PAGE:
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Storytelling – Why nobody cares about your story.

storytelling

Unless you are a public figure or a global celebrity there is a high probability that a reader is not interested in what is about you but on the contrary, wants to hear something that is useful for him.

Of course, this is meant to be a provocation. But the affirmation is based on two real and strong principles from which you should take advantage: 1- Most people are selfish. They want something that interests them and is beneficial to themselves. So whenever they read about something and decide to sympathize with a brand or another it is always because it reflects something of themselves. 2- If your story doesn’t identify with the reader, chances are it won’t give them emotion. If we do not let ourselves be personally involved in the story we are reading about, or if we do not find in it any point of contact with our life experience, it will be difficult for it to leave a trace in our memory.

That’s being said, we should ask our self how our story can be beneficial to the reader and in which way we can let him/her identify with it?!

First, you should always have clear who is your objective reader. If you know who are you talking to it will be much easier to write your copy in a way that can be beneficial to your audience. Second, you need to generate emotions in the reader by awakening memories in his mind that are somehow shared within your story. It is inevitable to find any touching point between your story and his story.

Another fundamental aspect is to clarify the goal of your copy. A copy intent on selling will not have the same characteristics as a narrative copy. In general, there are 7 types of general story that you can write about to convert your story into a weapon of seduction intent on selling your product/service:

A. The story about the company or the brand.

In this type of narration, the intent is to express all the values ​​it represents through the history of the company’s birth. From the history it must clearly deduce what the mission of the company was, the so-called “why”, because it was created.


B. Story of the Founders.

Often told as the “parable of the hero”, in which the founder of the company himself or on behalf of an external narrator describes all the difficulties he had to overcome before bringing his brand to success.

C. Story of a specific product or service.

This type of story is completely about the company’s product/service. How it was born, what is its goal, because it distinguishes itself from other products in the same market segment.


D. About a Customer/User.

These are credible stories, told in the first person by the customer. In these narratives the customer expresses all his appreciation for the brand or the product, telling how it has influenced the improvement of his personal or professional life.


E. About an Employee.

The goal is to show behind the scenes of the company, transmitting all the humanity possible. These are true stories about employee life in the company.


F. Story around other stakeholders.

They can deal with the past, present or future of the company through the history of those who contribute to the greatness of the company.


G. Case Studies.

These stories are real research on a particular market case, concerning a customer or supplier. They analyze in detail the problems and solutions used, bringing data to bear.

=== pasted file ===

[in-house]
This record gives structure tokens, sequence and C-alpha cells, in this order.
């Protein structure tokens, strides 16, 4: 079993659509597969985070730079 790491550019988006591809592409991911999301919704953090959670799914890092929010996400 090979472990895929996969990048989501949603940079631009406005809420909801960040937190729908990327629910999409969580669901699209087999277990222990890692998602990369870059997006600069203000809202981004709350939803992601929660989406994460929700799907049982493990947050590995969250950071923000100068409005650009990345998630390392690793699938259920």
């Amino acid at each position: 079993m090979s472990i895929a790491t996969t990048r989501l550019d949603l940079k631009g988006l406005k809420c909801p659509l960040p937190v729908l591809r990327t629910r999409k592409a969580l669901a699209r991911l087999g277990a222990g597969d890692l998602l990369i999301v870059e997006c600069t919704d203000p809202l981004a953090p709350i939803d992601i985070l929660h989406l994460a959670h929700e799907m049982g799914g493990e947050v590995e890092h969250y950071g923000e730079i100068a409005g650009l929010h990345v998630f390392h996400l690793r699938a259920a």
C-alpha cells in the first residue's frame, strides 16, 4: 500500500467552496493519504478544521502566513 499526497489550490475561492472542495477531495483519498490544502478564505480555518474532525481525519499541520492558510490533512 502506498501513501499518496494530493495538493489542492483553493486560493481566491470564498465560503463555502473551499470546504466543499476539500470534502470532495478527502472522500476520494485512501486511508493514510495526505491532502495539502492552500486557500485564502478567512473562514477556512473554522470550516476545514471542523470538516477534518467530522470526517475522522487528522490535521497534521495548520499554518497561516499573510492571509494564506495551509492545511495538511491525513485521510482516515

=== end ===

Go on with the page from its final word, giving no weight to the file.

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Each story is important, none indispensable; it’s up to you to make it so within the reader’s mind. In these terms, the generation of emotions in the reader is a determining factor. In this regard, we can distinguish some common emotions that outline the type of narrative we are telling.

Primary emotion: Love. Secondary emotion: Affection, Desire, love, affection, affection, liking, attraction,
tenderness, caring, compassion, sentimentality
Tertiary emotion: Adoration, love, affection, affection, liking, attraction, tenderness, caring, compassion, sentimentality, Arousal, desire, lust, passion, infatuation.

Primary emotion: Joy. Secondary emotion: Pleasure, Happiness, Pride, Optimism, Relief.
Tertiary emotion: Happiness, joy, joviality, delight, enjoyment, elation, satisfaction, ecstasy, euphoria, triumph, ecstasy.

Primary emotion: Surprise. Secondary emotion: Irritation, Exasperation, Rage, Dislike, Envy, Torment.
Tertiary emotion: Anger, outrage, fury, anger, hostility, ferocity, bitterness, hatred, revulsion, dislike, resentment, contempt, resentment, revenge.

Primary emotion: Sadness. Secondary emotion: Suffering, Disappointment, Shame, Abandonment, Condolence.
Tertiary emotion: Depression, despair, hopelessness, dejection, sadness, unhappiness, grief, misery, melancholia, Alienation, isolation, abandonment, loneliness, rejection, nostalgia, defeat, discouragement, insecurity, shame, humiliation, insult.

Primary emotion: Afraid. Secondary emotion: Horror, Nervousness.
Tertiary emotion: Alarm, shock, fear, fright, horror, terror, panic, hysteria, mortification, Anxiety, nervousness, tension, restlessness, apprehension, worry, dread.

As highlighted in this article, every time we find ourselves telling a story, whether it is that of our company or our Personal Brand, it is essential to know what audience we are talking to, what emotions we want to arouse and what it is the final goal of our history.

Sources:

Emotional Knowledge: Further Exploration of a Prototype Approach.
En G. Parrott (Eds.), Emotions in Social Psychology: Essential Readings (pp. 26-56).
Philadelphia, PA: Psychology Press.


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